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A front page article "In Nuclear Net’s Undoing, a Web of Shadowy Deals" in Monday's New York Times by David Sanger and William Broad details the destruction of evidence by the US government in a case involving the nuclear black market.

The article highlights again that the New York Times continues to engage in 'Judy Miller reporting' by warmongering and acting as a mouthpiece for the government.

In the article, Sanger and Broad (who co-wrote a book, Germs, with Judy Miller):

  1. Provide an incomplete and misleading story by conveniently withholding pertinent, established facts.
  1. Spin the story towards Iran, and away from other governments, fulfilling the government's propaganda needs again.
  1. Carry out no investigation, relying on government spokespeople without checking facts, relying on documents, or agenda-free sources.

In this article, I will focus on the way that the New York Times cherrypicked details, excluding key, relevant information resulting in a misleading story which coincidentally fits the government's agenda like a glove. In the coming days, I'll return to some of the other problems with the article.

The NY Times article focuses on selected, cherrypicked elements of the Tinner family who were key suppliers in one ring of AQ Khan's nuclear proliferation network, while mostly ignoring the other key players who worked with the Tinners in the ring. The New York Times again does the government's bidding, selectively sanitizing the article, in order to hide the fact that US allies are key proliferators.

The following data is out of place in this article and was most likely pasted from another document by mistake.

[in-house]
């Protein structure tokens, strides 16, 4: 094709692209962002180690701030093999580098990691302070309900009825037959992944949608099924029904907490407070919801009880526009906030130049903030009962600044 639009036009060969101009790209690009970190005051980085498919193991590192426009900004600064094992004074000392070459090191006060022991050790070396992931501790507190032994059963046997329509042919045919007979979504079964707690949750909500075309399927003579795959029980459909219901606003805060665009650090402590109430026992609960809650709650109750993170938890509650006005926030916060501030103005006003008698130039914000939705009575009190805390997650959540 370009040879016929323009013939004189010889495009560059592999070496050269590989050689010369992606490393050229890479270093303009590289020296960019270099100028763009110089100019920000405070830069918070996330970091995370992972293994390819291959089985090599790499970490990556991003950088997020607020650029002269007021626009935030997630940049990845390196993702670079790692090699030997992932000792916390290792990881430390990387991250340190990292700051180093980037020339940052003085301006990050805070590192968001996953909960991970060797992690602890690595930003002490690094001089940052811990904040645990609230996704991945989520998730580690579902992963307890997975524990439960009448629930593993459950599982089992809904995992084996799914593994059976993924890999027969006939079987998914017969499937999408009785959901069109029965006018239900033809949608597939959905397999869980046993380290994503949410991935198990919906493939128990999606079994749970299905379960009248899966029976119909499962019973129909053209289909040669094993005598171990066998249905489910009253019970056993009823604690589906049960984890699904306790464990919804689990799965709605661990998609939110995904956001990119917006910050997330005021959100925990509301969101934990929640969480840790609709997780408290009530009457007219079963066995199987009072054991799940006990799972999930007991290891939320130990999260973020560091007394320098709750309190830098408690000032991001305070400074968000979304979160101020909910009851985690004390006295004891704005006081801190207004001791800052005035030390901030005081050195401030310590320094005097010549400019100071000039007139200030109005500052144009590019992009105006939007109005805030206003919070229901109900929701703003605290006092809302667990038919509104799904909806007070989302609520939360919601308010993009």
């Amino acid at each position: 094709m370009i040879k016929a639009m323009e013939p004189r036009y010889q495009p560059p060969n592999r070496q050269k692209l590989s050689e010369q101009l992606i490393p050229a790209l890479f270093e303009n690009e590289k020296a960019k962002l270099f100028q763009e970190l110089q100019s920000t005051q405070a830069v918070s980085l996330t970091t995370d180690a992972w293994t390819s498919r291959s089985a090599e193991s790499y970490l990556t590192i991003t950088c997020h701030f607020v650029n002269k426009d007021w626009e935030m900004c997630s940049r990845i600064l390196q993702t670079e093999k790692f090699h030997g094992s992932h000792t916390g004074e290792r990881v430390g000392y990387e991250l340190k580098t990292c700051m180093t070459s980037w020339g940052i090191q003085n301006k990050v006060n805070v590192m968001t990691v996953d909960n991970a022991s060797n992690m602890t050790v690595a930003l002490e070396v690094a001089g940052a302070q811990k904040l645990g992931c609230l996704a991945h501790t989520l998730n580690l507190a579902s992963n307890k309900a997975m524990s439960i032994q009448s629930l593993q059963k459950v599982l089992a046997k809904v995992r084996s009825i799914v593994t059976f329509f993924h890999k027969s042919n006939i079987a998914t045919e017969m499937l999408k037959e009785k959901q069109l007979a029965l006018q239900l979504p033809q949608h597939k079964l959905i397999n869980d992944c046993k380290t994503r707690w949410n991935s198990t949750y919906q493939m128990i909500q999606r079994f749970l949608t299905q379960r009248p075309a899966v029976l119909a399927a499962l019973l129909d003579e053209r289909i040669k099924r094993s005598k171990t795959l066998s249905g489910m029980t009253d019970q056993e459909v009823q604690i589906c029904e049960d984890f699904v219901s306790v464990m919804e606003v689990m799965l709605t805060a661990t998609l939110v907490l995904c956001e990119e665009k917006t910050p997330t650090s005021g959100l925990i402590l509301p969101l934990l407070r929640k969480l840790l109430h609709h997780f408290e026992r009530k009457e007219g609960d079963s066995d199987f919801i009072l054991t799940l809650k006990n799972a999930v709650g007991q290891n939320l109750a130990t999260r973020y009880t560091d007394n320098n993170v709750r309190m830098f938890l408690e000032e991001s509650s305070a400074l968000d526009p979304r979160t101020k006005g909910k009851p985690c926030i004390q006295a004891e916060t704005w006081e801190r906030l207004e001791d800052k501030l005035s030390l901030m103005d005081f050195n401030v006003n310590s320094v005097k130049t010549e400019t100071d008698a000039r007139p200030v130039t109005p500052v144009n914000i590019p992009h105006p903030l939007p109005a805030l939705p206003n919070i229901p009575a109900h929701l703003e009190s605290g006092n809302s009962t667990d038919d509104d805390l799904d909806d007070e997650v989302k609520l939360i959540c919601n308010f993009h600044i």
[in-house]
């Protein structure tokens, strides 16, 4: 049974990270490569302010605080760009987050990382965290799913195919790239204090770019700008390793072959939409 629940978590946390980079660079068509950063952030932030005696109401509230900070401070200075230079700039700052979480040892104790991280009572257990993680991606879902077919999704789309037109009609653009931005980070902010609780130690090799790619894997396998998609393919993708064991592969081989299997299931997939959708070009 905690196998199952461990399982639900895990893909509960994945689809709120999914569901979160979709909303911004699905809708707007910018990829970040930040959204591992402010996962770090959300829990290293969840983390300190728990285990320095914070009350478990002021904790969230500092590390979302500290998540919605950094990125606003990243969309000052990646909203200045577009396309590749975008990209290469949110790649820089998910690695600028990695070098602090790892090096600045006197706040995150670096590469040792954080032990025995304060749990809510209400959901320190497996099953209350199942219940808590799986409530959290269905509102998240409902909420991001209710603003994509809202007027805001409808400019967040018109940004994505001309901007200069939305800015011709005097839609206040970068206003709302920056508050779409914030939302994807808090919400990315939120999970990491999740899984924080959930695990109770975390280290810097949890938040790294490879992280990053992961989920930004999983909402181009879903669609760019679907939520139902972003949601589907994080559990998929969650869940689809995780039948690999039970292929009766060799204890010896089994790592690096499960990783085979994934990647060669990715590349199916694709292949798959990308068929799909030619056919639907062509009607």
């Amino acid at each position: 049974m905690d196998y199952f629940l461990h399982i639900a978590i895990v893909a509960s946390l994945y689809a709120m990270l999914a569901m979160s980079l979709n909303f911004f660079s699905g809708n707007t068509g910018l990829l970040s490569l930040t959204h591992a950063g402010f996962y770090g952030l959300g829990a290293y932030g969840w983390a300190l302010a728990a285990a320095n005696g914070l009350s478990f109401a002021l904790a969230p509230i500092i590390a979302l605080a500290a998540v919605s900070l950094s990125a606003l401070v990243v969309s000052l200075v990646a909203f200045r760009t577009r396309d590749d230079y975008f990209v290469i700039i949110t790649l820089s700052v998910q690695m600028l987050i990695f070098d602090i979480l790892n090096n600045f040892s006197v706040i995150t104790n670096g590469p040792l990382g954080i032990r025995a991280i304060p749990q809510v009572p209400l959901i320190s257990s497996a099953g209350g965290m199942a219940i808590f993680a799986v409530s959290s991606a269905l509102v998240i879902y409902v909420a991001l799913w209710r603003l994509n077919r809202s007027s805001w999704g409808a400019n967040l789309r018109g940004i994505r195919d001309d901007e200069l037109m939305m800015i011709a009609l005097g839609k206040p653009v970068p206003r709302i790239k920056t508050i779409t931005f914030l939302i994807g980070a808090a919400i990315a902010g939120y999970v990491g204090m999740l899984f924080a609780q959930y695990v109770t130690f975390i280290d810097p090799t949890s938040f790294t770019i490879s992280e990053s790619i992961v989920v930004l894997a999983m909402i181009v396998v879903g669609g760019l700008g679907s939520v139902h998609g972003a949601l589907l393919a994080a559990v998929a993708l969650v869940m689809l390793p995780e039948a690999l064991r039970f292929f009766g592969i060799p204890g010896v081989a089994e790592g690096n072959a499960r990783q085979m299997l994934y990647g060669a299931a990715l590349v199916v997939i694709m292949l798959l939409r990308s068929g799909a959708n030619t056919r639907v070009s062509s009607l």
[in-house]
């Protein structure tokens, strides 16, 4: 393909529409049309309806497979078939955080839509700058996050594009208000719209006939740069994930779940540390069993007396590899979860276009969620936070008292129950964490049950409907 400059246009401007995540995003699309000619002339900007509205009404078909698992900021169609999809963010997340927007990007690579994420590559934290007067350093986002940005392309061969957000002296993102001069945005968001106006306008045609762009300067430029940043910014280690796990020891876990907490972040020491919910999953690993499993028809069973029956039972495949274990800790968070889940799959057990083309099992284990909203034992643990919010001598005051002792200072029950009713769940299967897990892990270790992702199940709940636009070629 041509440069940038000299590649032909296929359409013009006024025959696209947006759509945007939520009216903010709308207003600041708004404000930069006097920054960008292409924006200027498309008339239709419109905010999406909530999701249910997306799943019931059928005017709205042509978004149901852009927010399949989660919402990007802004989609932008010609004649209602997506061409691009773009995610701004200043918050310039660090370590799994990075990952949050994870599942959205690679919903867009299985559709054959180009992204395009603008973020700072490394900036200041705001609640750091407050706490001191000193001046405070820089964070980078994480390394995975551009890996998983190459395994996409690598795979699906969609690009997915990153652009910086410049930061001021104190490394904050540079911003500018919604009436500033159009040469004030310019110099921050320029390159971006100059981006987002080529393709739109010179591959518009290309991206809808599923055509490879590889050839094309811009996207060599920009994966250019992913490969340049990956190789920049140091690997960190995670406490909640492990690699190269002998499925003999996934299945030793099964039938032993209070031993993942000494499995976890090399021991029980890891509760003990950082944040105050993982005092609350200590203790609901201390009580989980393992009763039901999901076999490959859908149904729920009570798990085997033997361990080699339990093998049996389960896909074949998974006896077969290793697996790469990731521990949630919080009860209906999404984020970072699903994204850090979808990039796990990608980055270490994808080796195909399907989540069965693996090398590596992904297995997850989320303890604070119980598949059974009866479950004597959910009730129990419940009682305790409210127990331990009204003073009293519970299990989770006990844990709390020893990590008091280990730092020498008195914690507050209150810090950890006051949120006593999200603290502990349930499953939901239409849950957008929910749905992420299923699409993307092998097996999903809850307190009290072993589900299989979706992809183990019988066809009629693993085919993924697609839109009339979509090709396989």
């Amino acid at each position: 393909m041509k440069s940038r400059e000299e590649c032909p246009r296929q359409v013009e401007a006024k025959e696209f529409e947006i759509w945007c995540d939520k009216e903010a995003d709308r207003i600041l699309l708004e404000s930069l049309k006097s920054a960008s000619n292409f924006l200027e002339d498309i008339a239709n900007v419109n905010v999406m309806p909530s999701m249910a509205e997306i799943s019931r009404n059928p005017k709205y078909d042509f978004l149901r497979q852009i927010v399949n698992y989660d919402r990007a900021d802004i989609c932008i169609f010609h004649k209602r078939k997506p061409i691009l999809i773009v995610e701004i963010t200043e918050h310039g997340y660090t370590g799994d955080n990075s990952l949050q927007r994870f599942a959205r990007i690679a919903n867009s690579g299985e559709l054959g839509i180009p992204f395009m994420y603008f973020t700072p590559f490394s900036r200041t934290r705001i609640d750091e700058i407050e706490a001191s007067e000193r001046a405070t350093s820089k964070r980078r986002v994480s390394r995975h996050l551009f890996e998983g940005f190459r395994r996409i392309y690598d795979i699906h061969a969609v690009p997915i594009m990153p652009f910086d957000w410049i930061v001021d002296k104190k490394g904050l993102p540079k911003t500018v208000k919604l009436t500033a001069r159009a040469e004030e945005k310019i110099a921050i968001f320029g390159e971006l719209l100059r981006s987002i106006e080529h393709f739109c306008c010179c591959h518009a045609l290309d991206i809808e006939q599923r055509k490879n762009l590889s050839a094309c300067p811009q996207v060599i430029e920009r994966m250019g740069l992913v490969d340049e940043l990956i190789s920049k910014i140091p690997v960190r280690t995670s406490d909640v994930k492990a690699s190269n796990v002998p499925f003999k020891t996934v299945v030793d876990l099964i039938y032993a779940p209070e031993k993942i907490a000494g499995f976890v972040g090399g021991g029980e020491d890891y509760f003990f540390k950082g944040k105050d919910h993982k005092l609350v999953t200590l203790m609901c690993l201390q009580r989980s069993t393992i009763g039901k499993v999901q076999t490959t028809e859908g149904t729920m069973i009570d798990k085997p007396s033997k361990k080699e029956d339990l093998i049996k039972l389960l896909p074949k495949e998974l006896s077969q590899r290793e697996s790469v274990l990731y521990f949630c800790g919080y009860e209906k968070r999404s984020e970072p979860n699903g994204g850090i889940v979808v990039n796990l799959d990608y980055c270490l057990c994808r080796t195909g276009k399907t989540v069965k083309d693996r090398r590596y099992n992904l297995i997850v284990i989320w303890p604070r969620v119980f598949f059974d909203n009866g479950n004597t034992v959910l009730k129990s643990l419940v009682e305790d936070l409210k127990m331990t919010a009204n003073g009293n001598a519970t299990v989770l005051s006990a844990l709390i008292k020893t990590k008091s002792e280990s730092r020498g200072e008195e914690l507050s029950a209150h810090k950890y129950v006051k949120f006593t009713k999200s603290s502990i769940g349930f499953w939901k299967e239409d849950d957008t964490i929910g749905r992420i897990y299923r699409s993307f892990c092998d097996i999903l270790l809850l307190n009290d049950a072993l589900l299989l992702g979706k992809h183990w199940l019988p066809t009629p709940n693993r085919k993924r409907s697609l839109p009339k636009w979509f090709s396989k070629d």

Der Spiegel, which has done great work covering this story, described the hierarchy of the network, noting that the Tinners were just one of four division managers:

"At the top of the hierarchy was a confidant of Khan's, Sri Lankan businessman Buhary Seyed Abu Tahir, who acted as a business manager of sorts, responsible for payments and contracts. He also appointed several division managers, who may not even have known of each other's existence. They were comprised of the Swiss Tinner family of engineers, including Friedrich Tinner and his sons Urs and Marco, who were apparently responsible for centrifuge parts; Briton Peter Griffin, a specialist in the procurement of tool-making machines; and (Gotthard) Lerch, whose job, as the prosecution claims, was to obtain the pipes that connect the centrifuges. Lerch's source for the pipes was Gerhard Wisser, a German national living in South Africa, with whom he had been doing business for decades."

Here is a more complete list of known actors in the nuclear proliferation ring that the Tinners were involved with:

BSA Tahir
Tahir, based in Dubai, was AQ Khan's Chief Operating Officer and right hand man. Tahir began working with Khan in 1995. In 2002, Tahir recruited Urs Tinner to help produce centrifuge parts, supplied in part by his brother and father. Tahir's involvement in the network was documented in a Malaysian Police Report in 2004, soon after a ship called the BBC China was intercepted on the way to Libya, filled with products from AQ Khan.

Interestingly, Tahir was released from prison two months ago in Malaysia because he is no longer considered a 'national security threat.'

Selim Alguadis, Gunes Cire & Hank Slebos
Turkish businessmen Alguadis and Cire were also key suppliers to the Tahir-Tinner ring. Alguadis' company, EKA, and Cire's company ETI Elektroteknik were both caught supplying hardware for Libya's nuclear program when the BBC China was intercepted.